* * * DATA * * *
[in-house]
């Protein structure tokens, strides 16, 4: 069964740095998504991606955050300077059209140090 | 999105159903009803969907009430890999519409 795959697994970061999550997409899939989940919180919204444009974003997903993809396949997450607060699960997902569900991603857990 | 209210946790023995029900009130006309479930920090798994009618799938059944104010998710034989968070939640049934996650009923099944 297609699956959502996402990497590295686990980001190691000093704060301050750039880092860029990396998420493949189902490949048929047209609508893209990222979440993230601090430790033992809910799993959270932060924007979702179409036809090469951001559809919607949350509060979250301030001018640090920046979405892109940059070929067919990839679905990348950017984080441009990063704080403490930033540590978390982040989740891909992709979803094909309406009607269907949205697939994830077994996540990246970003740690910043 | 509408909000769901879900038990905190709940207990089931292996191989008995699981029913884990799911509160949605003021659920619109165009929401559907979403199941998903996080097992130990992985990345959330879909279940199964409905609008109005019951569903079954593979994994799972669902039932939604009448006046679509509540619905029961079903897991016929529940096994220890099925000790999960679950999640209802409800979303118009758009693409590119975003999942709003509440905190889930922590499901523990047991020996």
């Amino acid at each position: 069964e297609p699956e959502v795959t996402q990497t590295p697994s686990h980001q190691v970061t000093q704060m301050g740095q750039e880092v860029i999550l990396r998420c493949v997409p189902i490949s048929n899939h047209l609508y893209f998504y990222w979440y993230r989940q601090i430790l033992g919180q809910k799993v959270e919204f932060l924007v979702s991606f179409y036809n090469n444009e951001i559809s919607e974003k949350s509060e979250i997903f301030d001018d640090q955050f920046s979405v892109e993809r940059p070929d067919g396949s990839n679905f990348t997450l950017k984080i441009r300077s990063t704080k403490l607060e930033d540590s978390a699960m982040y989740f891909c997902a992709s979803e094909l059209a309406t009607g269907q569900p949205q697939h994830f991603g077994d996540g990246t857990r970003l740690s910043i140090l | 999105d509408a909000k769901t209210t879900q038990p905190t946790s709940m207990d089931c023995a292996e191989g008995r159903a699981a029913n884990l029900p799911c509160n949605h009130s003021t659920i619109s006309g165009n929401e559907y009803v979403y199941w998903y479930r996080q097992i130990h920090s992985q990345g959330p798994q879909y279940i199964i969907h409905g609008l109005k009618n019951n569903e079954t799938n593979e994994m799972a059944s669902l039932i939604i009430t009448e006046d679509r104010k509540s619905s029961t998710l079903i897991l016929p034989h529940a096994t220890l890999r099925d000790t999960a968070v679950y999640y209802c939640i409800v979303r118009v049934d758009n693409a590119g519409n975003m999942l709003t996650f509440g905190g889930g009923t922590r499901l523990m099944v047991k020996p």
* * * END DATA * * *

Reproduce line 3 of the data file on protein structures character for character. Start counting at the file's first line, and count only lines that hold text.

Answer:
């Amino acid at each position: 069964e297609p699956e959502v795959t996402q990497t590295p697994s686990h980001q190691v970061t000093q704060m301050g740095q750039e880092v860029i999550l990396r998420c493949v997409p189902i490949s048929n899939h047209l609508y893209f998504y990222w979440y993230r989940q601090i430790l033992g919180q809910k799993v959270e919204f932060l924007v979702s991606f179409y036809n090469n444009e951001i559809s919607e974003k949350s509060e979250i997903f301030d001018d640090q955050f920046s979405v892109e993809r940059p070929d067919g396949s990839n679905f990348t997450l950017k984080i441009r300077s990063t704080k403490l607060e930033d540590s978390a699960m982040y989740f891909c997902a992709s979803e094909l059209a309406t009607g269907q569900p949205q697939h994830f991603g077994d996540g990246t857990r970003l740690s910043i140090l | 999105d509408a909000k769901t209210t879900q038990p905190t946790s709940m207990d089931c023995a292996e191989g008995r159903a699981a029913n884990l029900p799911c509160n949605h009130s003021t659920i619109s006309g165009n929401e559907y009803v979403y199941w998903y479930r996080q097992i130990h920090s992985q990345g959330p798994q879909y279940i199964i969907h409905g609008l109005k009618n019951n569903e079954t799938n593979e994994m799972a059944s669902l039932i939604i009430t009448e006046d679509r104010k509540s619905s029961t998710l079903i897991l016929p034989h529940a096994t220890l890999r099925d000790t999960a968070v679950y999640y209802c939640i409800v979303r118009v049934d758009n693409a590119g519409n975003m999942l709003t996650f509440g905190g889930g009923t922590r499901l523990m099944v047991k020996p």